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Effective Database Searching: h Index

This guide to key library databases helps you decide which databases to use and assists you in searching them more effectively.

Search for the h Index

You may want to check both sources to compare values (or ask a librarian for assistance)

Web of Science

After running an author search, click the Create Citation Report link that appears near the top right of the Results page. 

Note: The h Index in the Web of Science is based on the depth of Mayo Clinic's subscription (1975+) and the calculation only includes items covered by the Web of Science database.


Use the Author search tab and check the box next to the appropriate name(s) in the list of author results.  Then click on the link, View citation overview. 

Note: Scopus is updating pre-1996 cited references going back to 1970. The h-index might increase over time. Also, the calculation only includes items covered in the Scopus database.

h Index

One measure of an author's productivity as well as citation-based impact can be analyzed with a tool known as the h Index, so named after its developer, Jorge E. Hirsch.  The h Index is based on a scholar's most cited works and the number of times these have been referenced in other scholars' publications.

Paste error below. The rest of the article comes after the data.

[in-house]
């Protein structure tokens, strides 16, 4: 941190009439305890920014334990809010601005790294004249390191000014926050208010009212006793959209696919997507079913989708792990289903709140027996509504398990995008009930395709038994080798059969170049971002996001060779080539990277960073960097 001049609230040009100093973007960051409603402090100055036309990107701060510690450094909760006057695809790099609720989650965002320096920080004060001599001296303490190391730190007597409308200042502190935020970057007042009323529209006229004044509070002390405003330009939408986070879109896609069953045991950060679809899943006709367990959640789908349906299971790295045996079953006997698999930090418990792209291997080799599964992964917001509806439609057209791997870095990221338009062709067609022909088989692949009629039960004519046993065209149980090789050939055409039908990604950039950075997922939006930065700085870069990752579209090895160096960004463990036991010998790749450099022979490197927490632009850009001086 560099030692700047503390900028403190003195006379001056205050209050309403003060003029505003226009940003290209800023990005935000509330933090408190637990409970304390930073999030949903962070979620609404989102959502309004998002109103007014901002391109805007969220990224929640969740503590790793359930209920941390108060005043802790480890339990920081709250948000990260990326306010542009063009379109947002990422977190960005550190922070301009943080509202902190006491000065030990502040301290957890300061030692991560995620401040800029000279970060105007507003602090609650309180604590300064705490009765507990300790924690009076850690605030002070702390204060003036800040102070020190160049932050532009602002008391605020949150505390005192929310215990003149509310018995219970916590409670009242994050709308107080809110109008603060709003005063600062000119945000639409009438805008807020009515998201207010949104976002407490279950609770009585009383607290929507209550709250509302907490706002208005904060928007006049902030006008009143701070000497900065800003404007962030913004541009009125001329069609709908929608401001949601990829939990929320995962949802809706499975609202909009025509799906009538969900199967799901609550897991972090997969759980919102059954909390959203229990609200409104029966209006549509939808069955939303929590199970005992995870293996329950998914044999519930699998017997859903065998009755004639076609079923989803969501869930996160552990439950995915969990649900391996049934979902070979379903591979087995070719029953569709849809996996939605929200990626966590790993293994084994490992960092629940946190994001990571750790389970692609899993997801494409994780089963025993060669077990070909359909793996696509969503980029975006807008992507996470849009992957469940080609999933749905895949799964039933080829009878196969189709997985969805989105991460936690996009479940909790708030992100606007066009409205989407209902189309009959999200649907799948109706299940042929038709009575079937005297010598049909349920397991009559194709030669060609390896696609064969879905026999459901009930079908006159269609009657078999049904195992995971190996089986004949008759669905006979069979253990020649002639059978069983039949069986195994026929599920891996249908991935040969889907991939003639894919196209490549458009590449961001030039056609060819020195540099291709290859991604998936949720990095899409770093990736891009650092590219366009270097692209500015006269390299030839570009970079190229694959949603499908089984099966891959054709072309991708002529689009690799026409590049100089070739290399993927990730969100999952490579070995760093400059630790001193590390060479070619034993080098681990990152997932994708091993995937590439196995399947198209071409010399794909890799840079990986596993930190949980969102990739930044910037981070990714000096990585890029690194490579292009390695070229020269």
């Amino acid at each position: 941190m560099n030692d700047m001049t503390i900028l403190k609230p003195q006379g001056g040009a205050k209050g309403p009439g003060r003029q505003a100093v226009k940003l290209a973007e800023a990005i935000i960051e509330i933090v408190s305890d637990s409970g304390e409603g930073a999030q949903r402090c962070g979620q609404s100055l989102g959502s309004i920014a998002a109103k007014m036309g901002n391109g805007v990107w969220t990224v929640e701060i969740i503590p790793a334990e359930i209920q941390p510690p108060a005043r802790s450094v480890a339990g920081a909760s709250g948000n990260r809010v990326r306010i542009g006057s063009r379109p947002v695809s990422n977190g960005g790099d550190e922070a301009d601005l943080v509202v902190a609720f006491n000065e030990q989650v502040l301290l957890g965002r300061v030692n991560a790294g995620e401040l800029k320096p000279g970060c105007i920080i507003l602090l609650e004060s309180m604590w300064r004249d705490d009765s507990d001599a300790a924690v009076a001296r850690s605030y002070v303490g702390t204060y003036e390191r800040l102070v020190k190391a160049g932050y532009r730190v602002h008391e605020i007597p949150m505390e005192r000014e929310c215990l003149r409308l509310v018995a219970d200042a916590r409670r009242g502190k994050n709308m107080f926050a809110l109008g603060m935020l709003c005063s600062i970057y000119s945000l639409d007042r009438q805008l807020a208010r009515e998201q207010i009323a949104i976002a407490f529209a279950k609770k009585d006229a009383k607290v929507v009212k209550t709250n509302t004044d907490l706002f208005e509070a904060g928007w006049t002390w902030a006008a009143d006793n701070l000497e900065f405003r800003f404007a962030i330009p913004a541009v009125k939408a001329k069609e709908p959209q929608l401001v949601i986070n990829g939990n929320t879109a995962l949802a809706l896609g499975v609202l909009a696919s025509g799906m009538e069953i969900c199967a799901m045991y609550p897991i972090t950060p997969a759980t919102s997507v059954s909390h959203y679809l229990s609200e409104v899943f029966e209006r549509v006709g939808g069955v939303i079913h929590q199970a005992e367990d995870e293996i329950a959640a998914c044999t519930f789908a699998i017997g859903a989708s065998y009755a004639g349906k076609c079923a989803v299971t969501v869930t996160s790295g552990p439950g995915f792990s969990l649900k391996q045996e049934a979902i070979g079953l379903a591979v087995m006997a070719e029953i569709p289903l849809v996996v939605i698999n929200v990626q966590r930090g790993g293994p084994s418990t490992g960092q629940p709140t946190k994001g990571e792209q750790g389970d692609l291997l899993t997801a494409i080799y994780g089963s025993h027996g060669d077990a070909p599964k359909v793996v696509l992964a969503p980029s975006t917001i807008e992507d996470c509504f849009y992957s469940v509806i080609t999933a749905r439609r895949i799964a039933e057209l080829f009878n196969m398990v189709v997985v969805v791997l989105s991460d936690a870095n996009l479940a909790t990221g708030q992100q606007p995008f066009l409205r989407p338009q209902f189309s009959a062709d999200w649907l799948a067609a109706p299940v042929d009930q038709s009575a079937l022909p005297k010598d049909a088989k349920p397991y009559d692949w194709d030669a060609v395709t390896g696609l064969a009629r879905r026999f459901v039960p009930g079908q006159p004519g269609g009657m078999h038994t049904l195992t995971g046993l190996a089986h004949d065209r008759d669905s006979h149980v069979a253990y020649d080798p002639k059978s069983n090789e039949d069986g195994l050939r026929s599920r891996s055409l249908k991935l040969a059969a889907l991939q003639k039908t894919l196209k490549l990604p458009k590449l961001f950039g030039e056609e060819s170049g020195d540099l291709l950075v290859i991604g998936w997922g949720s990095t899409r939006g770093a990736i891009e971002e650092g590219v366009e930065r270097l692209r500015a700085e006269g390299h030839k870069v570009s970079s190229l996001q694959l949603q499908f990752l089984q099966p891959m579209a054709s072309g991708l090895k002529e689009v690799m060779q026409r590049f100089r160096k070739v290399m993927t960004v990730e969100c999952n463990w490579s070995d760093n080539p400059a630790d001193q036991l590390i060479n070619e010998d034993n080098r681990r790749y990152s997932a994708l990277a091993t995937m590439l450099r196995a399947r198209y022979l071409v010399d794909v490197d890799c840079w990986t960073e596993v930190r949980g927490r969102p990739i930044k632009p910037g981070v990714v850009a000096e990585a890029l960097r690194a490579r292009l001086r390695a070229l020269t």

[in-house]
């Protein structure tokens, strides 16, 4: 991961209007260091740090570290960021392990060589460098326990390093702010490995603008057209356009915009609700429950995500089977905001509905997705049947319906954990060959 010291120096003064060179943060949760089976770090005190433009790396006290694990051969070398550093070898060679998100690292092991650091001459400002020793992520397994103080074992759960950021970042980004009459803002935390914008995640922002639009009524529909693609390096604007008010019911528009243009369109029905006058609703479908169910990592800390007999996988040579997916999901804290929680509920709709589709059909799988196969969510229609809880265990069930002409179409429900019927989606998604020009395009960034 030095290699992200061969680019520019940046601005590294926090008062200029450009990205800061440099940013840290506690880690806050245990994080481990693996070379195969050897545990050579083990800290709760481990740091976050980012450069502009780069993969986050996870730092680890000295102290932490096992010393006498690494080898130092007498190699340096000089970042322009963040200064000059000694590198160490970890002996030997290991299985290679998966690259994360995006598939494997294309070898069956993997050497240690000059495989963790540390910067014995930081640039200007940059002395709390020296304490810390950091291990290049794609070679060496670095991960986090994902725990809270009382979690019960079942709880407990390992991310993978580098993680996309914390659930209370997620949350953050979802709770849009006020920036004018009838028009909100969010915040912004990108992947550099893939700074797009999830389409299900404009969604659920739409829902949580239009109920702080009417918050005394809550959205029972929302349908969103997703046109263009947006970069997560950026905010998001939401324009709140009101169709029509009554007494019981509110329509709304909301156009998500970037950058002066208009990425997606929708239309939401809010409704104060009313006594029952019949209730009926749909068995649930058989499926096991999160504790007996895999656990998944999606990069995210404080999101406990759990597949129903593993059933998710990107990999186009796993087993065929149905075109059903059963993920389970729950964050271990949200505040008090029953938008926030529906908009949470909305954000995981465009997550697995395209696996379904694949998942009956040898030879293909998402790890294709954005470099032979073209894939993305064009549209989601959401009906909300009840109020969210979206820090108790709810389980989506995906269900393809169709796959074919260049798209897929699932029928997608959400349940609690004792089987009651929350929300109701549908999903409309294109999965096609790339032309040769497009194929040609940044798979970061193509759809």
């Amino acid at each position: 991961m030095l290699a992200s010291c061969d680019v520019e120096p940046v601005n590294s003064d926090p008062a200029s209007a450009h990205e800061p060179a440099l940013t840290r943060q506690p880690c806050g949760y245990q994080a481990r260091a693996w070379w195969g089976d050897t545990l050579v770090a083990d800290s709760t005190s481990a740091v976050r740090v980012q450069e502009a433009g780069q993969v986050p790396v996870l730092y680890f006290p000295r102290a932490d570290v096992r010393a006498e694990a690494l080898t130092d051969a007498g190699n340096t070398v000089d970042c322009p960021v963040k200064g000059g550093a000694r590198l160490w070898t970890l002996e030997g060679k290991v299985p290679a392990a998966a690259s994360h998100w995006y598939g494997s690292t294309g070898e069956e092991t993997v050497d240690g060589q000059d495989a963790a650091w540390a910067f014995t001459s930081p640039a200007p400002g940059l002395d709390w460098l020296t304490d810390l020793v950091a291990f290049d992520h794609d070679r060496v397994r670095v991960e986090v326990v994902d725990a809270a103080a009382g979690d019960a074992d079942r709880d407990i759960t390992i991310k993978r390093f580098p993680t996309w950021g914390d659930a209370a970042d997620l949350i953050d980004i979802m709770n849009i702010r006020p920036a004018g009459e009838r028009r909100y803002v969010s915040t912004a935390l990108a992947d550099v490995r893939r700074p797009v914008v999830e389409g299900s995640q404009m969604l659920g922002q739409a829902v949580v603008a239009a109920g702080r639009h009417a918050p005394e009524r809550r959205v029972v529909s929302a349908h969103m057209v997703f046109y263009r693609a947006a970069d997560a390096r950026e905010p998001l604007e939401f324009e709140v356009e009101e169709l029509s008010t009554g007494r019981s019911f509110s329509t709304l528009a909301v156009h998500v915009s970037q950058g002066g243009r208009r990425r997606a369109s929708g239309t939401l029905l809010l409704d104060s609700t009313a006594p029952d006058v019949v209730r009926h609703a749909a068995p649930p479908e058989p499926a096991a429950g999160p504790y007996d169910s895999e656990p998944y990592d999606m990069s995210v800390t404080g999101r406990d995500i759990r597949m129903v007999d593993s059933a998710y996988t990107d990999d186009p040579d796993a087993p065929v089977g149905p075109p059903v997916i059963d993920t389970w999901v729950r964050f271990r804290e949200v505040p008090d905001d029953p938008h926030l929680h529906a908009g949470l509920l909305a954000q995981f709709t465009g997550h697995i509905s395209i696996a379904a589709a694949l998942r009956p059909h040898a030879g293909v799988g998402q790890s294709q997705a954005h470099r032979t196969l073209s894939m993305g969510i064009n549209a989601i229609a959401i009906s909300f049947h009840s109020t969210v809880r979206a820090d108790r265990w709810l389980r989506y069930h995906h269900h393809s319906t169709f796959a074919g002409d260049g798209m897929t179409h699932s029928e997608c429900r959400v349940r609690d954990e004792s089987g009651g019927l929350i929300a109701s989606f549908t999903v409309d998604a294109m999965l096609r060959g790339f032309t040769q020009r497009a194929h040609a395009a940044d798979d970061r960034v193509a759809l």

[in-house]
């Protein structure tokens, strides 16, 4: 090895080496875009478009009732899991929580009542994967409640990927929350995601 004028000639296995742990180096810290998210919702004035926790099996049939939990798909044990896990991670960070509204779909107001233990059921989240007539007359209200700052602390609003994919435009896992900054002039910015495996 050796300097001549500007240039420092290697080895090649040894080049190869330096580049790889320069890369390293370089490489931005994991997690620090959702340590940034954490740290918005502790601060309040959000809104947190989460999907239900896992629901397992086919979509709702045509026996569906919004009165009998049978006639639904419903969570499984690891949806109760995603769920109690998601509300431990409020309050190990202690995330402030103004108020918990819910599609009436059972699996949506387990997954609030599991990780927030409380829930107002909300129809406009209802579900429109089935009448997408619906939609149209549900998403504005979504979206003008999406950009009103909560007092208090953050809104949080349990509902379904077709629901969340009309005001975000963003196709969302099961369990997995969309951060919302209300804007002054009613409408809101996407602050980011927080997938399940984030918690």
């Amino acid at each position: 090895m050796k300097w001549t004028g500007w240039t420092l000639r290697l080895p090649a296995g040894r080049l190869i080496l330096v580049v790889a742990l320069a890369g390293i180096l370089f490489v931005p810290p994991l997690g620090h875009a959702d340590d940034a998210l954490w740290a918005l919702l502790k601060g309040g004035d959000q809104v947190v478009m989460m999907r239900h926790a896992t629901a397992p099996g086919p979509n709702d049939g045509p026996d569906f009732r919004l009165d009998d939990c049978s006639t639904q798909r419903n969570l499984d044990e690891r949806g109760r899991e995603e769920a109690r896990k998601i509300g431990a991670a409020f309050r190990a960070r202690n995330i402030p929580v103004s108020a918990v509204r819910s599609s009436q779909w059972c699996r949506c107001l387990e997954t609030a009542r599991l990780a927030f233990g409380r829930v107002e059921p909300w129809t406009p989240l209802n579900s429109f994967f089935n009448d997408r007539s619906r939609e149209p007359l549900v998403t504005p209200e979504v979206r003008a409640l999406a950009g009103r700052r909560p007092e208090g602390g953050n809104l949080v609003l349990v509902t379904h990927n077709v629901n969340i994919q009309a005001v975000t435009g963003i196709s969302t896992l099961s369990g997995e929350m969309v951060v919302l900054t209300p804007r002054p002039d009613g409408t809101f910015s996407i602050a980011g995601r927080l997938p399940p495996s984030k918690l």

As an example, "an h Index for a group of selected documents or selected author(s) with an h Index of 12 means that out of the total number of documents selected to produce the graph, 12 of the documents have been cited at least 12 times. Published documents with fewer citations than h, in this case less than 12, are considered, but would not count in the h Index."  [Taken from the Scopus database]


-Comparisons should not be made among researchers with different career lengths and different disciplines.

-No adjustment is made for researchers with short careers and/or those who have published only a few, yet significant articles.

-Multiple author IDs in a database for the same author will skew results.



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